Study Finds Values Drive Purchasing Choices

Discussion
Sep 30, 2013

While value-driven consumers have been receiving a lot of attention in recent years, Amazon Advertising, part of Publicis Worldwide, has defined a new group of progressive consumers driven by their personal values.

Eco-friendly, tech-savvy and willing to upgrade and talk about why, the "Choicefuls," representing 21 percent of the population, are "enthusiastically making choices that are ‘better-for-me’ and ‘better-for-the-planet’ … and in doing so, they’re significantly happier with their lives."

As a result of the study, Amazon Advertising identified six key conclusions that set the Choicefuls apart:

1) Lifestyle-Driven Purchases: Choicefuls are 77 percent more likely to go out of their way to buy brands that share their personal values, and 89 percent more likely to conduct extensive research before buying.

2) An "It’s Worth It" Mindset: With a value-driven lifestyle, Choicefuls are 51 percent more likely to believe that healthy living may cost more, but the results are worth it. They’re 10 times more likely to prioritize exercise in their lives even if that means rearranging their daily schedule to make it happen.

3) Happier: Because they’re living their values, they don’t feel they’re making compromises and are happier and more satisfied with life compared to the rest of the population. They are 92 percent happier with their current weight, 43 percent happier with their work/life balance, and 30 percent happier with their professional success.

4) Pet Food/Household Products Earn Value:
Their proactive, healthy lifestyle extends beyond their own food and fitness choices. Choicefuls are 80 percent more likely to feed their pets in line with their own diet and lifestyle. They’re also 36 percent more likely to pay more for household products that are earth-friendly, biodegradable and phosphate free.

5) Forward-Thinking/Experimental: Choicefuls are two times more likely to enjoy experimenting with the latest healthy food fads and flavors. They’re also more open to emerging technologies. For example, they are 32 percent more likely to use mobile banking apps once or twice a week.

6) Great Connectors: Choicefuls are 50 percent more likely to regularly comment online, write online reviews, or blog about their lives or a topic that interests them. They’re also three times more likely to say that people often ask their advice when it comes to making healthy lifestyle choices.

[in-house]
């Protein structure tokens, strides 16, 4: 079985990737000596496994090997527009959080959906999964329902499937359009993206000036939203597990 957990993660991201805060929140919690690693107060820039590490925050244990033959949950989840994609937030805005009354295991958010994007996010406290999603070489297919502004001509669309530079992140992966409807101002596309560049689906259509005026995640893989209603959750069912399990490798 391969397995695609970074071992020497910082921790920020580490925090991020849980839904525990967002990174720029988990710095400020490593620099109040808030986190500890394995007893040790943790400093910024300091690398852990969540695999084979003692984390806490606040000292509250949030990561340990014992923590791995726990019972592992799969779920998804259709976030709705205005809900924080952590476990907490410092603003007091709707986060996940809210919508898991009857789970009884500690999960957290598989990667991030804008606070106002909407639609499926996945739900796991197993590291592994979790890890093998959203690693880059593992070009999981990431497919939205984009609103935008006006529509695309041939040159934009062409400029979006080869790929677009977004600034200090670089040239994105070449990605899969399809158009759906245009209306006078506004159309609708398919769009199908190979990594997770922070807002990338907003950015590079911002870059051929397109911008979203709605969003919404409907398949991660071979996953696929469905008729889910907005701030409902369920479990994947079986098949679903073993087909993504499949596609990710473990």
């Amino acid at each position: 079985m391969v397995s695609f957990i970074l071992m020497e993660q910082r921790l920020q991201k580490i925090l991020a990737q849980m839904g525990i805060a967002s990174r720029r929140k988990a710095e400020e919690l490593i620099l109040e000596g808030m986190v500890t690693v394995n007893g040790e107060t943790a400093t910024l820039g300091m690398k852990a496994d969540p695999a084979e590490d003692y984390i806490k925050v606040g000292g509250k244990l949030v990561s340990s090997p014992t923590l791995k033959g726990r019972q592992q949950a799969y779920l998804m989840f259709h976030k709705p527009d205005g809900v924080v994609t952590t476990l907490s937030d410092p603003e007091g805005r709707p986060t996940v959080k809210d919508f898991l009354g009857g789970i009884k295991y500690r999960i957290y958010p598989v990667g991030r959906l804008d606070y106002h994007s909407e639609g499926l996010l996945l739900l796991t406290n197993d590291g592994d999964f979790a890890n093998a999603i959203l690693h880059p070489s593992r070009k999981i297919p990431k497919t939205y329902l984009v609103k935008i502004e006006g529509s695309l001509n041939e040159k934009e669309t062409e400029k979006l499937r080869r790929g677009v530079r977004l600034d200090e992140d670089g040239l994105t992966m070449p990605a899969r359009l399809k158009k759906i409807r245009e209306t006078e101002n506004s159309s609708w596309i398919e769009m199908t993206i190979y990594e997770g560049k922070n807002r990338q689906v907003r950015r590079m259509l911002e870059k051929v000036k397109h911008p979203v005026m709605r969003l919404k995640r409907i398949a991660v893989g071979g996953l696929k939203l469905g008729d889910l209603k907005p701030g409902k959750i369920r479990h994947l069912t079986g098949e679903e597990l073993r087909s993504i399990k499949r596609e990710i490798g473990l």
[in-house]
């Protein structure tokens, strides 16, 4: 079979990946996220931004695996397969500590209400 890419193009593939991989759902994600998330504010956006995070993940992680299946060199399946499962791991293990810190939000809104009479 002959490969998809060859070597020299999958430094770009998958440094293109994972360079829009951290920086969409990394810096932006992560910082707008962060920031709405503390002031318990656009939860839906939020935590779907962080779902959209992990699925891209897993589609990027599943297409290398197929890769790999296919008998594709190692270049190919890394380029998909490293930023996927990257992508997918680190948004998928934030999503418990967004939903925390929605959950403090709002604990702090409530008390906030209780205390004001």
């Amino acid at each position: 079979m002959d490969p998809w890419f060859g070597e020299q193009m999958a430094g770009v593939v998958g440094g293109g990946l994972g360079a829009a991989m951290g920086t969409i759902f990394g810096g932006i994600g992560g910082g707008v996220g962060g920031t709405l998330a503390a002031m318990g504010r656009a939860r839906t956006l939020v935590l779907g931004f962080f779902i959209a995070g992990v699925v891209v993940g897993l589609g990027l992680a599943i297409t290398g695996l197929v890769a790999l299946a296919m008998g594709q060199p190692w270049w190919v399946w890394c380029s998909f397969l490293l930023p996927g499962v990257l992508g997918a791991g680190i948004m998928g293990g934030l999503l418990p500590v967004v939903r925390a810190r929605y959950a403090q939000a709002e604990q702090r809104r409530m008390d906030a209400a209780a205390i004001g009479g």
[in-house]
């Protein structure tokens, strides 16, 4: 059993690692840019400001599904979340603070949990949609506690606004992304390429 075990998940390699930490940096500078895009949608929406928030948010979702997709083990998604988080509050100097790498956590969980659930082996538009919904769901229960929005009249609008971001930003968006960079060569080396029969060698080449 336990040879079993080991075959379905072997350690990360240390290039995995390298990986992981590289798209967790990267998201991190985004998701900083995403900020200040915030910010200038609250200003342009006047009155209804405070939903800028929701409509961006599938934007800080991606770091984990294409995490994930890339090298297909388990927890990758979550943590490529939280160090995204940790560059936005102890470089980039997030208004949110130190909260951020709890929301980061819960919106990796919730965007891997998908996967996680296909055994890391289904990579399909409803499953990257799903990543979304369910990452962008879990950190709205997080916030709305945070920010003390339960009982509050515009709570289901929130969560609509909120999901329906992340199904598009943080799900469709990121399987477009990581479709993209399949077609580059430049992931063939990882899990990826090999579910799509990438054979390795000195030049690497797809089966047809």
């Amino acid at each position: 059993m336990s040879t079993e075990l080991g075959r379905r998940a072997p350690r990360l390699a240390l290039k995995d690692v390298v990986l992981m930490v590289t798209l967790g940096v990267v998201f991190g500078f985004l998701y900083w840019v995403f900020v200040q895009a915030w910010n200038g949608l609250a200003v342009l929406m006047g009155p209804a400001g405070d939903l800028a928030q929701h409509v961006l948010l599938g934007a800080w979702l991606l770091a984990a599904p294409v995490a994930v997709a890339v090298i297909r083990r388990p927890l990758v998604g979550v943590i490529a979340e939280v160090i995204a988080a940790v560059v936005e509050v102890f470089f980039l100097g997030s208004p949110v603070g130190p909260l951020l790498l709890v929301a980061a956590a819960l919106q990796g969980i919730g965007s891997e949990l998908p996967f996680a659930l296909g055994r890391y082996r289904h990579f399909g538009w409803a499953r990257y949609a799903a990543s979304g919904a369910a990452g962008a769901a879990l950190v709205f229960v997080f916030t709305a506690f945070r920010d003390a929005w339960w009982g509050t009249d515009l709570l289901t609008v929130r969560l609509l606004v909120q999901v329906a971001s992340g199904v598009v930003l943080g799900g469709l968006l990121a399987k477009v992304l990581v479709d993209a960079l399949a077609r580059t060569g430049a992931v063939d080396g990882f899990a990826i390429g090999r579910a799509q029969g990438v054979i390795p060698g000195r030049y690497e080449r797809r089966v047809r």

"The ‘Choicefuls’ represent a dynamic group of consumers in search of brands that mirror their values," said Liz Paul, director of strategy at Amazon Advertising. "Whether it’s feeding their pets an organic diet or making exercise a strong priority in their lives, this group is constantly making purposeful choices."

Are values-based purchasers becoming a more critical buying force and trend driver? Do you see value-based purchasers notably increasing in number and influence in the years ahead?

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18 Comments on "Study Finds Values Drive Purchasing Choices"


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Bob Phibbs
Guest
8 years 7 months ago

Customers have the luxury of being “choiceful” when they are in turn optimistic and not as fearful. This is a sign the recessionary effects are softening. Is it something retail brands can execute as well as restaurant like Pret A Manger? I’m not sure.

Warren Thayer
Guest
8 years 7 months ago

I suspect that the 21% of people identified as “Choicefuls” also skew higher in self-reported actions versus reality. A factor, sure, and no doubt growing. But I can’t swallow some of the high numbers as reported by the somewhat suspect sample.

Ryan Mathews
Guest
8 years 7 months ago
Full disclosure here. Twelve years ago Fred Crawford and I wrote a book titled, “The Myth of Excellence” which went to great lengths and used some of the most comprehensive and elaborate quantitative and qualitative data ever assembled for a study of consumer behavior to say that values clearly trumped “value” when it came to consumer purchasing. So, my answer is the question really ought to be, “Are values-based purchasers continuing to be a more critical buying force and trend driver?” And, my answer would be, “Yes, where have you all been?” That said, I find the “Choicefuls” argument – God save us from cute marketing language – a bit superficial. Yes, cases can be made for cause marketing, lifestyle marketing, ideological marketing, etc., but our research suggested that those are just the superficial byproducts of a deeper form of values marketing, one that has to do with the individual’s emotional experience of the world. So, I guess I’d suggest losing the cutesie terms and peeling back the marketing onion one more layer to examine… Read more »
Richard J. George, Ph.D.
Guest
8 years 7 months ago